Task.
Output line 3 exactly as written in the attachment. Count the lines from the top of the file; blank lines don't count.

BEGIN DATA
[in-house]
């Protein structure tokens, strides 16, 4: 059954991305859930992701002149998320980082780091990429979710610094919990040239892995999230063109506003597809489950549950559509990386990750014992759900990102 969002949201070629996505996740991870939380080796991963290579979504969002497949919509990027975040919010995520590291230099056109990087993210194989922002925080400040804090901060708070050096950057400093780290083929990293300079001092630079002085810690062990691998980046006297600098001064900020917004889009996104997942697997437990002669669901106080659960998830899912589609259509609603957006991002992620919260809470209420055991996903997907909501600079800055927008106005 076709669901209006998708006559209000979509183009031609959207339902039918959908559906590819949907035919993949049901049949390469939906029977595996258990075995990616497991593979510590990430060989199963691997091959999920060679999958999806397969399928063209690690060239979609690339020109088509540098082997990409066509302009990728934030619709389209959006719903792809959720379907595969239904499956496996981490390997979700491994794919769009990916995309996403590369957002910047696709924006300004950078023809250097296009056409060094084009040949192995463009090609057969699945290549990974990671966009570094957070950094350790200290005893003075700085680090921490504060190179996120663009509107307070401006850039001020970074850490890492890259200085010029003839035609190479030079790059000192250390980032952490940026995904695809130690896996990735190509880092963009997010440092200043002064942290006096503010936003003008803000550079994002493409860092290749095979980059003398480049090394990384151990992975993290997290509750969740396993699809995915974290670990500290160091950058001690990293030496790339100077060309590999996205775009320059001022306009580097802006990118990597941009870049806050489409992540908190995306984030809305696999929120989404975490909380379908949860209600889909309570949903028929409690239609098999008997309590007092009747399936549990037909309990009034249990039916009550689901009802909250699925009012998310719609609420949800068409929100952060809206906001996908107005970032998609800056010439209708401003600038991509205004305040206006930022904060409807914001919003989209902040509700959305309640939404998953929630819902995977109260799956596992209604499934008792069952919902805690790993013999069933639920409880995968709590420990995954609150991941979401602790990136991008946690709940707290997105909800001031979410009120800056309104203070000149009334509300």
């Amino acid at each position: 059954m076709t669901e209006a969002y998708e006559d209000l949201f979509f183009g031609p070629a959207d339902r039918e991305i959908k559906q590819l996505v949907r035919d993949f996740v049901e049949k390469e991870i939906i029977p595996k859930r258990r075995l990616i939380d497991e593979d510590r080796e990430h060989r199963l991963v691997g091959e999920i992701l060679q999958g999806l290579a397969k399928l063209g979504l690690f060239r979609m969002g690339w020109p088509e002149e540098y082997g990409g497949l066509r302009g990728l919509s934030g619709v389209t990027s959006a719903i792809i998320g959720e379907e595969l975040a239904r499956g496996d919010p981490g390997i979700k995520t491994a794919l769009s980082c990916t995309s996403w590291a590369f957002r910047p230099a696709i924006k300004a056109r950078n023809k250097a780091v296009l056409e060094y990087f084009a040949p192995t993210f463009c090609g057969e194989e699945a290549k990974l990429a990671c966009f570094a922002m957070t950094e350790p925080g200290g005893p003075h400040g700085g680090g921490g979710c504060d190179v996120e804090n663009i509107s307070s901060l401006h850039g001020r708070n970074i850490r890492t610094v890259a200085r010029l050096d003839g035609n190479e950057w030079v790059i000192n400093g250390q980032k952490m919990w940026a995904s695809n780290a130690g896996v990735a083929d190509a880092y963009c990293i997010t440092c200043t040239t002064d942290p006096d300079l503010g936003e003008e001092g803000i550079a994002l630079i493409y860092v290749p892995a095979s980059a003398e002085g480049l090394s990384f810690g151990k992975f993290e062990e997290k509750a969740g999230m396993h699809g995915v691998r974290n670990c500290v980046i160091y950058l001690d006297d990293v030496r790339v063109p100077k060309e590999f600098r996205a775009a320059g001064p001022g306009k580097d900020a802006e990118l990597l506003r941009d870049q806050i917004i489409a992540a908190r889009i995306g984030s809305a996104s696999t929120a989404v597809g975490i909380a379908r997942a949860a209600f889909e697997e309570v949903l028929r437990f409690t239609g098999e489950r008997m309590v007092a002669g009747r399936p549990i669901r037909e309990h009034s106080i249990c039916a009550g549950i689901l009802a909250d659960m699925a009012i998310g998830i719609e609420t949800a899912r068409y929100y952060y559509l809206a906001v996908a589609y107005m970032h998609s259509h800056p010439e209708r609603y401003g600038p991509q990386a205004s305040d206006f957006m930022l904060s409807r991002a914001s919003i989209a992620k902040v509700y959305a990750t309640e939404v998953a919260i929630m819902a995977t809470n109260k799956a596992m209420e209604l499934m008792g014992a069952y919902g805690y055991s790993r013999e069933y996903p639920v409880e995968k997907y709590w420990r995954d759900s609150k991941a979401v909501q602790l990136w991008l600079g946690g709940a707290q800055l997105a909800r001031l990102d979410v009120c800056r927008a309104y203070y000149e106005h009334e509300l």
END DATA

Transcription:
């Amino acid at each position: 059954m076709t669901e209006a969002y998708e006559d209000l949201f979509f183009g031609p070629a959207d339902r039918e991305i959908k559906q590819l996505v949907r035919d993949f996740v049901e049949k390469e991870i939906i029977p595996k859930r258990r075995l990616i939380d497991e593979d510590r080796e990430h060989r199963l991963v691997g091959e999920i992701l060679q999958g999806l290579a397969k399928l063209g979504l690690f060239r979609m969002g690339w020109p088509e002149e540098y082997g990409g497949l066509r302009g990728l919509s934030g619709v389209t990027s959006a719903i792809i998320g959720e379907e595969l975040a239904r499956g496996d919010p981490g390997i979700k995520t491994a794919l769009s980082c990916t995309s996403w590291a590369f957002r910047p230099a696709i924006k300004a056109r950078n023809k250097a780091v296009l056409e060094y990087f084009a040949p192995t993210f463009c090609g057969e194989e699945a290549k990974l990429a990671c966009f570094a922002m957070t950094e350790p925080g200290g005893p003075h400040g700085g680090g921490g979710c504060d190179v996120e804090n663009i509107s307070s901060l401006h850039g001020r708070n970074i850490r890492t610094v890259a200085r010029l050096d003839g035609n190479e950057w030079v790059i000192n400093g250390q980032k952490m919990w940026a995904s695809n780290a130690g896996v990735a083929d190509a880092y963009c990293i997010t440092c200043t040239t002064d942290p006096d300079l503010g936003e003008e001092g803000i550079a994002l630079i493409y860092v290749p892995a095979s980059a003398e002085g480049l090394s990384f810690g151990k992975f993290e062990e997290k509750a969740g999230m396993h699809g995915v691998r974290n670990c500290v980046i160091y950058l001690d006297d990293v030496r790339v063109p100077k060309e590999f600098r996205a775009a320059g001064p001022g306009k580097d900020a802006e990118l990597l506003r941009d870049q806050i917004i489409a992540a908190r889009i995306g984030s809305a996104s696999t929120a989404v597809g975490i909380a379908r997942a949860a209600f889909e697997e309570v949903l028929r437990f409690t239609g098999e489950r008997m309590v007092a002669g009747r399936p549990i669901r037909e309990h009034s106080i249990c039916a009550g549950i689901l009802a909250d659960m699925a009012i998310g998830i719609e609420t949800a899912r068409y929100y952060y559509l809206a906001v996908a589609y107005m970032h998609s259509h800056p010439e209708r609603y401003g600038p991509q990386a205004s305040d206006f957006m930022l904060s409807r991002a914001s919003i989209a992620k902040v509700y959305a990750t309640e939404v998953a919260i929630m819902a995977t809470n109260k799956a596992m209420e209604l499934m008792g014992a069952y919902g805690y055991s790993r013999e069933y996903p639920v409880e995968k997907y709590w420990r995954d759900s609150k991941a979401v909501q602790l990136w991008l600079g946690g709940a707290q800055l997105a909800r001031l990102d979410v009120c800056r927008a309104y203070y000149e106005h009334e509300l």